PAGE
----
Chemistry

Weike Wang

Chemistry
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Chemistry

Weike Wang

Winner of the PEN/Hemingway Award 2018

Our unnamed narrator is three years into her post-grad studies in chemistry and nearly as long into her relationship with her devoted boyfriend, who has just proposed. But while his path forward seems straight, hers is ‘like a gas particle moving around in space’- her research is stagnating, and she’s questioning whether she’s lost her passion for her work altogether. The demands of her Chinese parents - who have always expected nothing short of excellence - don’t help.

Eventually, the pressure mounts so high that she must leave everything she thought she knew about her future, and herself, behind. And for the first time she’s confronted with a question she won’t find the answer to in a textbook- What do I really want?

Over the next two years, this winningly flawed, disarmingly insightful heroine learns the formulas and equations for a different kind of chemistry - one in which the reactions can’t be quantified, measured and analysed; one that can be studied only in the mysterious language of the heart.

Review

Can a novel be propelled by indecisiveness? Chemistry, the debut novel by Weike Wang, makes a pretty strong case that it can. In the beginning, the un-named narrator is proposed to by her partner, a fellow grad student called Eric. ‘Ask me again tomorrow,’ she tells him, only to be told that this isn’t how it works.

This exchange happens in the very first paragraph of Wang’s short and funny novel, and marks the point from which the narrator’s life comes undone. While Eric seems to have plotted out the entirety of his life, the narrator is struggling with her own failing project. She has published fewer articles than her lab-mate. Her supervisor keeps asking for her results – she has none. She’s overworked without any idea of where’s she’s supposed to be headed.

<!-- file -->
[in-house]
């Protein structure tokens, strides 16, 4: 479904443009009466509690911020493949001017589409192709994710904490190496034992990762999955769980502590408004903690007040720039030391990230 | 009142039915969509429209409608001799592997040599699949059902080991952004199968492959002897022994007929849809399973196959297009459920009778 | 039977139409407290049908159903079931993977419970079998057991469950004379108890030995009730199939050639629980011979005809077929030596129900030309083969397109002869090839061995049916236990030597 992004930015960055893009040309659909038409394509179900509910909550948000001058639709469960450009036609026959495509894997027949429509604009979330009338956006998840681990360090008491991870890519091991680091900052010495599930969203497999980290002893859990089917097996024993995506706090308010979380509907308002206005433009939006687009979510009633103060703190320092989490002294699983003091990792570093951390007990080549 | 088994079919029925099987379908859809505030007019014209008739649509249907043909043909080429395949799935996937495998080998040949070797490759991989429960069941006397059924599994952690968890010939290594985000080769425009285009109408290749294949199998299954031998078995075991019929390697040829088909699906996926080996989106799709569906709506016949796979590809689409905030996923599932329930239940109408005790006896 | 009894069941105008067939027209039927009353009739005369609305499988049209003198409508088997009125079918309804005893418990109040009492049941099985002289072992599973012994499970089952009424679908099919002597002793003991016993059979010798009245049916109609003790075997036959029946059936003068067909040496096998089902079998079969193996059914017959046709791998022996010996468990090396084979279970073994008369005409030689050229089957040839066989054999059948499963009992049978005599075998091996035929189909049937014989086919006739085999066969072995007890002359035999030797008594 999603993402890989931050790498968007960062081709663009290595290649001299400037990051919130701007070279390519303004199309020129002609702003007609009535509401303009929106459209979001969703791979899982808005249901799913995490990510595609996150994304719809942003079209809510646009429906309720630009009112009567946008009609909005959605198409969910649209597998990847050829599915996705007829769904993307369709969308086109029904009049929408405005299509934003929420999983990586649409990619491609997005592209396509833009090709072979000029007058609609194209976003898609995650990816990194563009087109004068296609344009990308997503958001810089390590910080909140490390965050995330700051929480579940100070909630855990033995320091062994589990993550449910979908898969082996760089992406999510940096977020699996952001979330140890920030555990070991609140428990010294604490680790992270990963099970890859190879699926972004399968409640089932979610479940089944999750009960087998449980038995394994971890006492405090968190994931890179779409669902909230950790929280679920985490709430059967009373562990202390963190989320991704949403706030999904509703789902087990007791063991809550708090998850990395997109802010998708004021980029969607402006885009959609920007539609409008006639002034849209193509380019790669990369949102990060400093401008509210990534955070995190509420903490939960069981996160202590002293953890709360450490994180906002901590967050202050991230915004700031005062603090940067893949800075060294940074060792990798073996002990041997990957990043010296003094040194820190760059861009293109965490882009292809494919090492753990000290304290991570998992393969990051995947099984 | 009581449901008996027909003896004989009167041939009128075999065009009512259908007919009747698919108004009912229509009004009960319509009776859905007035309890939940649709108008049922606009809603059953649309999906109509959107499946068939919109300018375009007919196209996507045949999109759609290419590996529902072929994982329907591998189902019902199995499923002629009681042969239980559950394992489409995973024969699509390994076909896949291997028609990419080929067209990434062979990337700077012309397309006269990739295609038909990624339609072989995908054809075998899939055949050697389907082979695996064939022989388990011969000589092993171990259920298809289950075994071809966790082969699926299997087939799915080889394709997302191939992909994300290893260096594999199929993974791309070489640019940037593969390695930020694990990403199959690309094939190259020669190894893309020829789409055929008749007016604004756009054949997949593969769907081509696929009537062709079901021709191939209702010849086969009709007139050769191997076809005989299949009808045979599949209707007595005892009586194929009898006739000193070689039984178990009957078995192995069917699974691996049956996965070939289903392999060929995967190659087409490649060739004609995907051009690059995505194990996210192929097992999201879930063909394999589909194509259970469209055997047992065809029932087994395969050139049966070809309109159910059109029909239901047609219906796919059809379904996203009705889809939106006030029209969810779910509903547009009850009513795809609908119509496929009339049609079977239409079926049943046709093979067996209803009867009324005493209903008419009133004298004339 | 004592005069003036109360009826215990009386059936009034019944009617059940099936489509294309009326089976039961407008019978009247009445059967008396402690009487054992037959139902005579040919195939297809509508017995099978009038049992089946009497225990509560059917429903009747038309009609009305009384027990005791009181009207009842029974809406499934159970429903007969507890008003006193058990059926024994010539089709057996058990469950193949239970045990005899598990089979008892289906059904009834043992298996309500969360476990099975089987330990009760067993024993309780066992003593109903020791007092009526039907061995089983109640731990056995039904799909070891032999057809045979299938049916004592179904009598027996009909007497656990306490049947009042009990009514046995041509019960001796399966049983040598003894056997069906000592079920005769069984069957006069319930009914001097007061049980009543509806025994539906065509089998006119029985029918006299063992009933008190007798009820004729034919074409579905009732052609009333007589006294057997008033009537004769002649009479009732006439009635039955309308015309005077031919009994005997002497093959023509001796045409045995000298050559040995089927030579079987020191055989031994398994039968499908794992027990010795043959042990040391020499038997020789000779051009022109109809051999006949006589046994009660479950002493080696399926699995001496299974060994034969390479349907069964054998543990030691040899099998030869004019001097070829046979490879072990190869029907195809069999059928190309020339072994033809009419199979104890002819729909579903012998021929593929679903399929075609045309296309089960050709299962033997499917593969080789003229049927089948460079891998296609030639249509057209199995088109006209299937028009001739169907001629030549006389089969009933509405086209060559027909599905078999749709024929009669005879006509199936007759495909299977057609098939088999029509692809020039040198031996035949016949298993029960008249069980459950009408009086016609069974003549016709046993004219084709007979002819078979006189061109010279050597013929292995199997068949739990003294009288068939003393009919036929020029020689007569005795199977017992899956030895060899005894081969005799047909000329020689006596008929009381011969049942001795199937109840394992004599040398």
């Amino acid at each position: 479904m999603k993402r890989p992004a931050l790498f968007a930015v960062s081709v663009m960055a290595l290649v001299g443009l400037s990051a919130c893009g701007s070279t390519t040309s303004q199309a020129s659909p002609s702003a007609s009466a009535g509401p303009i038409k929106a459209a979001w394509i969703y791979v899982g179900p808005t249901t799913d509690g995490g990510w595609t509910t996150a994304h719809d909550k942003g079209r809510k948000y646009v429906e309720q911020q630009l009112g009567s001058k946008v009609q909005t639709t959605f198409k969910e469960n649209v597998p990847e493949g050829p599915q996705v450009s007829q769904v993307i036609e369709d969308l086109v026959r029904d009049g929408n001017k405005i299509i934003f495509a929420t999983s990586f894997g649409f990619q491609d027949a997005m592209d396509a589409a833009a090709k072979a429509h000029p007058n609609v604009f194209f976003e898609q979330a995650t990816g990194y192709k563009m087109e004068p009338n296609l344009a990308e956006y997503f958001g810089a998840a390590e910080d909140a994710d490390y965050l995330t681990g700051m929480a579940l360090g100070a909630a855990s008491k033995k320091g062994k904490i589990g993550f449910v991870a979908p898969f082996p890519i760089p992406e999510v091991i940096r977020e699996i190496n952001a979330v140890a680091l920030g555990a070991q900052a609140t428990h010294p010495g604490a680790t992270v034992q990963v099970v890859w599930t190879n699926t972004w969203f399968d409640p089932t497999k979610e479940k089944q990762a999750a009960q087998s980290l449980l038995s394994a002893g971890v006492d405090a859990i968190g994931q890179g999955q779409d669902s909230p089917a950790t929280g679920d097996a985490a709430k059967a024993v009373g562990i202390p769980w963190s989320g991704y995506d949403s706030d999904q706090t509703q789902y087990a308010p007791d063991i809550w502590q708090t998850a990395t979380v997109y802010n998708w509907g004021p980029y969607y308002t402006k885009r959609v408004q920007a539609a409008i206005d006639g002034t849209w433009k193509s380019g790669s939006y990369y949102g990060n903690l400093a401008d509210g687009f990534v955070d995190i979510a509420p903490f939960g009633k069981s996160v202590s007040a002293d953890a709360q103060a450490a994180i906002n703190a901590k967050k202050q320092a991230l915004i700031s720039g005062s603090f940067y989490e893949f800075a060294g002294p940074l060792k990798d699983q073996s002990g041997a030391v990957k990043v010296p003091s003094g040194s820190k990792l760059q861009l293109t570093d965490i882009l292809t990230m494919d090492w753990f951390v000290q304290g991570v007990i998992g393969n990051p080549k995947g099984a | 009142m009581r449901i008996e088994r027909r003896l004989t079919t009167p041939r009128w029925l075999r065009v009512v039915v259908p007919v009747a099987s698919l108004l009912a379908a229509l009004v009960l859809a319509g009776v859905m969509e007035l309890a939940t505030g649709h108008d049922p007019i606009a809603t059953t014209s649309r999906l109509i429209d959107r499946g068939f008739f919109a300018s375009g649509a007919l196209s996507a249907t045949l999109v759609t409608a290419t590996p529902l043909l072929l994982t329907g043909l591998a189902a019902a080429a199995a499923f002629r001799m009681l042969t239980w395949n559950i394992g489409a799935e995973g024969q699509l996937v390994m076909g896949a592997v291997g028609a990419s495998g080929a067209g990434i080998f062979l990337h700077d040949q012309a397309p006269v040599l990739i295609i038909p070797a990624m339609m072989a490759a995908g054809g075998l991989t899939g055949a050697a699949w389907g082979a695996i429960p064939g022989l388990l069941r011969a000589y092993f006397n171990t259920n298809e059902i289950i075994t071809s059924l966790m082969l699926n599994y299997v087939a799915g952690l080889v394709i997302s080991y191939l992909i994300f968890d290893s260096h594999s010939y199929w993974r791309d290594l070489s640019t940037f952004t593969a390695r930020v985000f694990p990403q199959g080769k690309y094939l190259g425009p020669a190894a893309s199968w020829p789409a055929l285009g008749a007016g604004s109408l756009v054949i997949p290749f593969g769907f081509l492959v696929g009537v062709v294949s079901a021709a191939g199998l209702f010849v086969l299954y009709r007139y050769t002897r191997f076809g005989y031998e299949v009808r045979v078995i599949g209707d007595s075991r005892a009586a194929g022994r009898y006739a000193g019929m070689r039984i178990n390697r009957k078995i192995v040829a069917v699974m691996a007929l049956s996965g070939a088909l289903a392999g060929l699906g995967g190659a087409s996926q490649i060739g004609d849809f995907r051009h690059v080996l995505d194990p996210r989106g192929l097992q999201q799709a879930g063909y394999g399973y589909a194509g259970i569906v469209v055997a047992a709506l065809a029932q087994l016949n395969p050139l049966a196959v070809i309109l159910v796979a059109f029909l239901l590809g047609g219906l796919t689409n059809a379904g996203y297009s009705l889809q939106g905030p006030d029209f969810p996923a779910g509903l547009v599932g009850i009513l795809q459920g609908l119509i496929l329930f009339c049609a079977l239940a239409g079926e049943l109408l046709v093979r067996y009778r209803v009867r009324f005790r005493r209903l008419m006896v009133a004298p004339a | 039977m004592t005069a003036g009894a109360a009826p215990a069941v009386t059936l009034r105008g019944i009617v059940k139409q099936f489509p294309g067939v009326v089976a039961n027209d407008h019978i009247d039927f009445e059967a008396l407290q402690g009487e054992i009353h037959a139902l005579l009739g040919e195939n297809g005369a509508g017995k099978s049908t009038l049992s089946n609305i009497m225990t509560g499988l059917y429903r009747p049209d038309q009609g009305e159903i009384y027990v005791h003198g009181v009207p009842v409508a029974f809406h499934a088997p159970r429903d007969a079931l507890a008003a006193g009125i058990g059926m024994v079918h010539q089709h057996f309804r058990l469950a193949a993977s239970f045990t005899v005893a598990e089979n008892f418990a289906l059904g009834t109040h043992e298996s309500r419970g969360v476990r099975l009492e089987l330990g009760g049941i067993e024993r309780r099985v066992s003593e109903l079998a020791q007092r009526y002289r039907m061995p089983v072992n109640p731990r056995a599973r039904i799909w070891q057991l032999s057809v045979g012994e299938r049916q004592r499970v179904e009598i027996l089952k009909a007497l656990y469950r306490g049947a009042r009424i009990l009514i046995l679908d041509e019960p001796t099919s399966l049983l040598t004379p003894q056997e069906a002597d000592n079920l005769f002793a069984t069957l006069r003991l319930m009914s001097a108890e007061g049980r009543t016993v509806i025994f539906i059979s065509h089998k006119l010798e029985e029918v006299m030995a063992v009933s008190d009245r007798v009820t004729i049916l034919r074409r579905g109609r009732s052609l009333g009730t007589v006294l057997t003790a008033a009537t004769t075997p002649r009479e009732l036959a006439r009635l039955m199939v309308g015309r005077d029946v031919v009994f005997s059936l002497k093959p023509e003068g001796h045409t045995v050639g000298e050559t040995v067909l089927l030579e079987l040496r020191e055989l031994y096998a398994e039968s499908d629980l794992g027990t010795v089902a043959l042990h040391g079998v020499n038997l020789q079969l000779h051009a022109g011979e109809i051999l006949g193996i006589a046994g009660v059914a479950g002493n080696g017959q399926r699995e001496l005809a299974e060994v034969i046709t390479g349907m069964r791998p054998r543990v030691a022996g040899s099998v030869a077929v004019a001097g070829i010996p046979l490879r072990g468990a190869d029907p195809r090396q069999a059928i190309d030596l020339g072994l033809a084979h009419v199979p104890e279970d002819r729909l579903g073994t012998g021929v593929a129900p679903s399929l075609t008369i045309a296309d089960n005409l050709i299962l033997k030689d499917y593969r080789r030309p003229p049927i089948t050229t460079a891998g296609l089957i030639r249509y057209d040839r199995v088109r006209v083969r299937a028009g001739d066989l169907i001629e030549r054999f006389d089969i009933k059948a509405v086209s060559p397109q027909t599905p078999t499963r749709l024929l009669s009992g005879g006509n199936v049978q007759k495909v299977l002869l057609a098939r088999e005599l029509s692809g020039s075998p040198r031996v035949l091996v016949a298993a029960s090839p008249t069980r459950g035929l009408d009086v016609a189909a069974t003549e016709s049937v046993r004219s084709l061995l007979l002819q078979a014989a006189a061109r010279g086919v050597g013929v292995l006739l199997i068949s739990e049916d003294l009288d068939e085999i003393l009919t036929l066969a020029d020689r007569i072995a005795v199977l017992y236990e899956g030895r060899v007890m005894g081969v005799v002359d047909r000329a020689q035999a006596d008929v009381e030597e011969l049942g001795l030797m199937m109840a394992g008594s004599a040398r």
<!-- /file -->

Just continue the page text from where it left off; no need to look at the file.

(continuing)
‘The way I have explained it is through LEGOs,’ she tells us. ‘The chemistry that I do involves putting many LEGOs together and having another LEGO come out. The LEGOs are molecules, but unlike real LEGOs I cannot feel them or touch them.’

While the narrator may not understand how any kind of interpersonal relationships work, she does know chemistry, and the book is filled with small, enlightening descriptions of how different scientific processes work. The effect of sound from a car travelling past, or how exactly an oil slick on the road will present an array of colours. A few of these observations come up with students she’s teaching, but increasingly they’re used to distract her, and us, from the disaster her life is heading towards.

It shouldn’t be a surprise that by the end the book’s elements come together to form something different and satisfying, but it is. This is a book filled with small, quiet achievements, and Wang’s meticulous approach to prose is definitely something to be seen.


Chris Somerville is part of the online Readings team.

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